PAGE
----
Today we read about Method #2: Never leave children to themselves. It is here that Esolen discusses the modern tendency to micromanage our children. Children’s lives, culturally speaking, consist mainly of organized activities and car rides. We organize them young and early, herding them to preschool and Gymboree and the like. They get older, and we send them to school, where their days are strictly managed, and then we offer them a buffet of organized “after-school activities” to keep them busy.
Stereotypically speaking, this is what goes on with children.
It’s funny, because I know this is true, but our close personal friends, though their kids might take a ballet class or we might take some swimming lessons (so I don’t have to hold four kids in the pool at once in the summer, ya’ll!), allow their children plenty of free time to wander around, and I’m thinking this might be the case with you, too.
My problem is that, in talking with non-homeschoolers (or even worse: school teachers), I find that communication can quickly break down sometimes. Unorganized activities don’t seem to count. Inventing games doesn’t count. There have been a few times where someone clucked their tongue at friends of mine, and questioned whether they ought to have more children, because they “couldn’t afford” to put their children in organized activities.
It never dawned on this person that this family had no interest in organized activities, and couldn’t have cared less about affording them or not.
Wendell Berry, in his essay The Work of Local Culture (available in the compilation What Are People For?) talks about people just like this, and explains:
To have everything but money is to have much.
Because this “much” cannot be weighed and measured, nor bought and sold, I find it makes some people very uncomfortable. Yes, this family had wonderfully happy children and a vibrant family culture, but couldn’t the children please get a trophy or win a prize or something? That was the general sentiment of this person.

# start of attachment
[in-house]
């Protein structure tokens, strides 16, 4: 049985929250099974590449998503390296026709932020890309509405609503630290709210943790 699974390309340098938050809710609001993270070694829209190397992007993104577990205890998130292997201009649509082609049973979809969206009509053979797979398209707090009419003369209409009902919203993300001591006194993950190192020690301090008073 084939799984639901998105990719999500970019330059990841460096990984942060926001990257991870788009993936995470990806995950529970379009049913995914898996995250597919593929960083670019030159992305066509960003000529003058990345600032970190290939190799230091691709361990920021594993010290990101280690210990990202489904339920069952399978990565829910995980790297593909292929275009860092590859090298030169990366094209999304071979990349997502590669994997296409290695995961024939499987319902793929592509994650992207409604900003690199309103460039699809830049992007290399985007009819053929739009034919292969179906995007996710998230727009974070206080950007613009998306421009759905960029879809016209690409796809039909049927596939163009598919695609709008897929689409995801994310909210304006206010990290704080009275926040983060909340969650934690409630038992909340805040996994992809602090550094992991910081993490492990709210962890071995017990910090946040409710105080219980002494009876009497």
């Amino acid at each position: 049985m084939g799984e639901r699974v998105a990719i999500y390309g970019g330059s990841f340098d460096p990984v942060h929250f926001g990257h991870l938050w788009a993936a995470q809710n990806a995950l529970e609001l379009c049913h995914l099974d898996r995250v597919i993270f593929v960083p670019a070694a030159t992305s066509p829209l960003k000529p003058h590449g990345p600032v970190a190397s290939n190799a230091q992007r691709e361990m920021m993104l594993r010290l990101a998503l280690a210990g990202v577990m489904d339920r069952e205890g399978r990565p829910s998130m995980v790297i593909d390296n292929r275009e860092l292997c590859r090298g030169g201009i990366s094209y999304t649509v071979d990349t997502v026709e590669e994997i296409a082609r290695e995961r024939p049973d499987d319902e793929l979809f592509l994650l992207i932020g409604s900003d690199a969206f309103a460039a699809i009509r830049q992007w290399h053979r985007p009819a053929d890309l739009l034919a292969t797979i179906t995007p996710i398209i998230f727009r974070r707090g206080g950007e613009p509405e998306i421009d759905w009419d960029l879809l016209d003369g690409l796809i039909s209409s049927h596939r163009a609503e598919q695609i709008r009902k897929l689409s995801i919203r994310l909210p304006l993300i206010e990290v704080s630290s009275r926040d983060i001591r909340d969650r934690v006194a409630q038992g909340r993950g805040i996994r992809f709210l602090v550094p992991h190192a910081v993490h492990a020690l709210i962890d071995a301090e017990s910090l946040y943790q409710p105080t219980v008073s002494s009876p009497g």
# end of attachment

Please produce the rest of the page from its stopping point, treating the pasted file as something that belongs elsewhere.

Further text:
[c]hildren no longer play because we have taken from them the opportunity and, I’ll insist, even the capacity to play.
I really have met children who cannot seem to think of something to do, and their mommies seem a little like slaves.
With that said, Esolen claims that he hasn’t seen children playing pick-up baseball for a decade, and I found myself wondering if all really is lost in New England. I don’t know that baseball is the thing around here, but there are plenty of pickup basketball games, skateboarding groups, and so on, for those who are interested. Granted, all the children are not outside, the way I remember it being when I was a child, but there are still some here on my edge of the country.
I found myself wondering what Esolen would think of Charlotte Mason. His claims that children need to be by themselves to be themselves reminded me of Charlotte’s concept of masterly inactivity. This is where the parent — or even the teacher — wisely lets the child alone to learn something for himself.
Of course, he also picks on the Forty-Five Minute Lesson Rule, where everything in a classroom apparently is allotted 45 minutes. Charlotte Mason believed in short lessons. She did not think that it was wrong to have a child read a book slowly, devouring only one chapter in a day. Of course, outside of the classroom there was plenty of time for free reading at whatever speed the child chose. Though I wondered if Esolen would frown upon Ambleside’s careful monitoring of the reading pace of the assigned texts, I have seen great fruit born of forcing a child to slow down and absorb the ideas in the book. My initial response is that there is room for both, while still allowing a child to pursue ideas, and never diminishing the importance of ideas. Narration and discussion are probably the perfect remedies to the Forty-Five Minute Problem.
Two or three times a month, my son and his best friend play this game they call Dark. It started with just the two of them, but recently they began organizing their younger sisters into teams. I’m not sure exactly what the game is all about, but I know that it can only be played outside at night, and it is so much fun that winter has little impact on its appeal (granted we do not have freezing temperatures for the most part), and sometimes they almost break the play nook window.
I always thought this an amusing waste of time, but seeing as Esolen thinks children no longer invent games, I find myself rejoicing over this simple pleasure of theirs.
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